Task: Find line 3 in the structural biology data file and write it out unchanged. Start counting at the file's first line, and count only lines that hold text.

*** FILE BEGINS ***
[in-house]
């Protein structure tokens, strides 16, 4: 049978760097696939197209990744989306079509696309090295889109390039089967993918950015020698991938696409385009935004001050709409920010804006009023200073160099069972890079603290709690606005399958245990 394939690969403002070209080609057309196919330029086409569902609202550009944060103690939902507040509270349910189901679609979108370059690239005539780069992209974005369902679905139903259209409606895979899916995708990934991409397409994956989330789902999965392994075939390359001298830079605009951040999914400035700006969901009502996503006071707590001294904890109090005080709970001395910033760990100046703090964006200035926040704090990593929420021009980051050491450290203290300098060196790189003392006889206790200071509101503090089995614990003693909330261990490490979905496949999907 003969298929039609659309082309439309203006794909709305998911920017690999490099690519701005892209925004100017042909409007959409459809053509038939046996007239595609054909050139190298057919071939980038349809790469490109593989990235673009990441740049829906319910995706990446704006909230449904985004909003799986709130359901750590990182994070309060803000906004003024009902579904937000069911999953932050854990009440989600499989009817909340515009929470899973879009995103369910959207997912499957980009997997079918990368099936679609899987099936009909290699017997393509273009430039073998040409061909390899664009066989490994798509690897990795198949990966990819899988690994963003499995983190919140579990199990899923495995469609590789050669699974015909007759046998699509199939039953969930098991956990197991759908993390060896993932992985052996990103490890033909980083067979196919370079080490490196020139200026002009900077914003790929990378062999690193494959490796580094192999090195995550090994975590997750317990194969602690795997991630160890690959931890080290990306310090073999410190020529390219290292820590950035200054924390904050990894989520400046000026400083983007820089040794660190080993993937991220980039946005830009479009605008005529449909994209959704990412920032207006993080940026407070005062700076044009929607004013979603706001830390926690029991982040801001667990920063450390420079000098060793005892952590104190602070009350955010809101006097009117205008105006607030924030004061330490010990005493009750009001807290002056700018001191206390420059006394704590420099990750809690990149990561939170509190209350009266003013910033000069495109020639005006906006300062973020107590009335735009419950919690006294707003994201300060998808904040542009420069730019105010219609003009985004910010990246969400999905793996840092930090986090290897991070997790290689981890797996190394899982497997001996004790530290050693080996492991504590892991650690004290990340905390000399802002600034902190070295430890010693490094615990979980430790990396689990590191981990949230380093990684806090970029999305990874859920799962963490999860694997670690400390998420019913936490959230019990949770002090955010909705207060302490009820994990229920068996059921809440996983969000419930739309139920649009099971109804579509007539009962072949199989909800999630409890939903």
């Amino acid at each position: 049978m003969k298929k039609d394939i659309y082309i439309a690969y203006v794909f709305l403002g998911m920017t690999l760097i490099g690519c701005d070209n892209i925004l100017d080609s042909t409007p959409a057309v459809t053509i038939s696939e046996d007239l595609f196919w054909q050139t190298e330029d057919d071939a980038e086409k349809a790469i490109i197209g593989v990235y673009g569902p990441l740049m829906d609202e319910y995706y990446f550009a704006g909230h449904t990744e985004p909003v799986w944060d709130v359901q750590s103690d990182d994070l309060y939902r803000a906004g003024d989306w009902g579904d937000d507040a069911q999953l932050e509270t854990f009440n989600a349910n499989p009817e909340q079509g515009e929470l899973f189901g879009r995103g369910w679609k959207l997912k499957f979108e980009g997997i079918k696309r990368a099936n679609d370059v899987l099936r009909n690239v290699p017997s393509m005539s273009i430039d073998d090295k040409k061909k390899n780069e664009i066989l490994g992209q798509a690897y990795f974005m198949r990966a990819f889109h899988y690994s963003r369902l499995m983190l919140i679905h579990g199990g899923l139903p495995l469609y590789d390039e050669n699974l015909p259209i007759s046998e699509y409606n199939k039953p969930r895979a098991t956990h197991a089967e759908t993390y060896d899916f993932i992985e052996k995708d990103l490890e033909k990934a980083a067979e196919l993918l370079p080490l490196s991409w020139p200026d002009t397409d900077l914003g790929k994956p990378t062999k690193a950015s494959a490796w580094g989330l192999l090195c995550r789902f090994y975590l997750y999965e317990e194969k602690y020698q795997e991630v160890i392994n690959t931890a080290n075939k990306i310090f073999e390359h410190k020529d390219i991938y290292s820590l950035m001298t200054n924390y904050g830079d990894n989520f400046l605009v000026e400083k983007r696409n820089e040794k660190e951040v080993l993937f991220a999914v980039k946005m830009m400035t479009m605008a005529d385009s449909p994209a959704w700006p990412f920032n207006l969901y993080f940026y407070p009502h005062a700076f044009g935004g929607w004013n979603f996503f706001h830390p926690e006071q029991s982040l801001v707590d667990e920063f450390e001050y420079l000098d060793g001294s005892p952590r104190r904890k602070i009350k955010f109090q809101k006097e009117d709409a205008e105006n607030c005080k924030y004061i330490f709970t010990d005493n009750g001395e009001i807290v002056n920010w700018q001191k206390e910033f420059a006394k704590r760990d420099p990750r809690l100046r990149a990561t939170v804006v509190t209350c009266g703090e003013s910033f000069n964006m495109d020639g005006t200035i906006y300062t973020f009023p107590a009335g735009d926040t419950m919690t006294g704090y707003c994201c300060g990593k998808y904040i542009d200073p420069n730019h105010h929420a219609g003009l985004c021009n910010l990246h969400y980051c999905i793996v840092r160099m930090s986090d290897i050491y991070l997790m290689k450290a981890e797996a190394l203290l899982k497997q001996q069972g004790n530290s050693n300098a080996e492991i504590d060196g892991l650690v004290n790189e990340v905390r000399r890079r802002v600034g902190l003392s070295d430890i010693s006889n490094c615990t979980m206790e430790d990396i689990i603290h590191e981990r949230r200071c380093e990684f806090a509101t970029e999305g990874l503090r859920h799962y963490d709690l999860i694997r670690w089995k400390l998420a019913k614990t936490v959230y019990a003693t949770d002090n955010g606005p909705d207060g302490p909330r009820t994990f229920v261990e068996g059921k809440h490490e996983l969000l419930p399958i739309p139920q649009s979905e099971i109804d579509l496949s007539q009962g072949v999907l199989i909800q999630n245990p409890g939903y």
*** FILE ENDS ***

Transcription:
């Amino acid at each position: 049978m003969k298929k039609d394939i659309y082309i439309a690969y203006v794909f709305l403002g998911m920017t690999l760097i490099g690519c701005d070209n892209i925004l100017d080609s042909t409007p959409a057309v459809t053509i038939s696939e046996d007239l595609f196919w054909q050139t190298e330029d057919d071939a980038e086409k349809a790469i490109i197209g593989v990235y673009g569902p990441l740049m829906d609202e319910y995706y990446f550009a704006g909230h449904t990744e985004p909003v799986w944060d709130v359901q750590s103690d990182d994070l309060y939902r803000a906004g003024d989306w009902g579904d937000d507040a069911q999953l932050e509270t854990f009440n989600a349910n499989p009817e909340q079509g515009e929470l899973f189901g879009r995103g369910w679609k959207l997912k499957f979108e980009g997997i079918k696309r990368a099936n679609d370059v899987l099936r009909n690239v290699p017997s393509m005539s273009i430039d073998d090295k040409k061909k390899n780069e664009i066989l490994g992209q798509a690897y990795f974005m198949r990966a990819f889109h899988y690994s963003r369902l499995m983190l919140i679905h579990g199990g899923l139903p495995l469609y590789d390039e050669n699974l015909p259209i007759s046998e699509y409606n199939k039953p969930r895979a098991t956990h197991a089967e759908t993390y060896d899916f993932i992985e052996k995708d990103l490890e033909k990934a980083a067979e196919l993918l370079p080490l490196s991409w020139p200026d002009t397409d900077l914003g790929k994956p990378t062999k690193a950015s494959a490796w580094g989330l192999l090195c995550r789902f090994y975590l997750y999965e317990e194969k602690y020698q795997e991630v160890i392994n690959t931890a080290n075939k990306i310090f073999e390359h410190k020529d390219i991938y290292s820590l950035m001298t200054n924390y904050g830079d990894n989520f400046l605009v000026e400083k983007r696409n820089e040794k660190e951040v080993l993937f991220a999914v980039k946005m830009m400035t479009m605008a005529d385009s449909p994209a959704w700006p990412f920032n207006l969901y993080f940026y407070p009502h005062a700076f044009g935004g929607w004013n979603f996503f706001h830390p926690e006071q029991s982040l801001v707590d667990e920063f450390e001050y420079l000098d060793g001294s005892p952590r104190r904890k602070i009350k955010f109090q809101k006097e009117d709409a205008e105006n607030c005080k924030y004061i330490f709970t010990d005493n009750g001395e009001i807290v002056n920010w700018q001191k206390e910033f420059a006394k704590r760990d420099p990750r809690l100046r990149a990561t939170v804006v509190t209350c009266g703090e003013s910033f000069n964006m495109d020639g005006t200035i906006y300062t973020f009023p107590a009335g735009d926040t419950m919690t006294g704090y707003c994201c300060g990593k998808y904040i542009d200073p420069n730019h105010h929420a219609g003009l985004c021009n910010l990246h969400y980051c999905i793996v840092r160099m930090s986090d290897i050491y991070l997790m290689k450290a981890e797996a190394l203290l899982k497997q001996q069972g004790n530290s050693n300098a080996e492991i504590d060196g892991l650690v004290n790189e990340v905390r000399r890079r802002v600034g902190l003392s070295d430890i010693s006889n490094c615990t979980m206790e430790d990396i689990i603290h590191e981990r949230r200071c380093e990684f806090a509101t970029e999305g990874l503090r859920h799962y963490d709690l999860i694997r670690w089995k400390l998420a019913k614990t936490v959230y019990a003693t949770d002090n955010g606005p909705d207060g302490p909330r009820t994990f229920v261990e068996g059921k809440h490490e996983l969000l419930p399958i739309p139920q649009s979905e099971i109804d579509l496949s007539q009962g072949v999907l199989i909800q999630n245990p409890g939903y």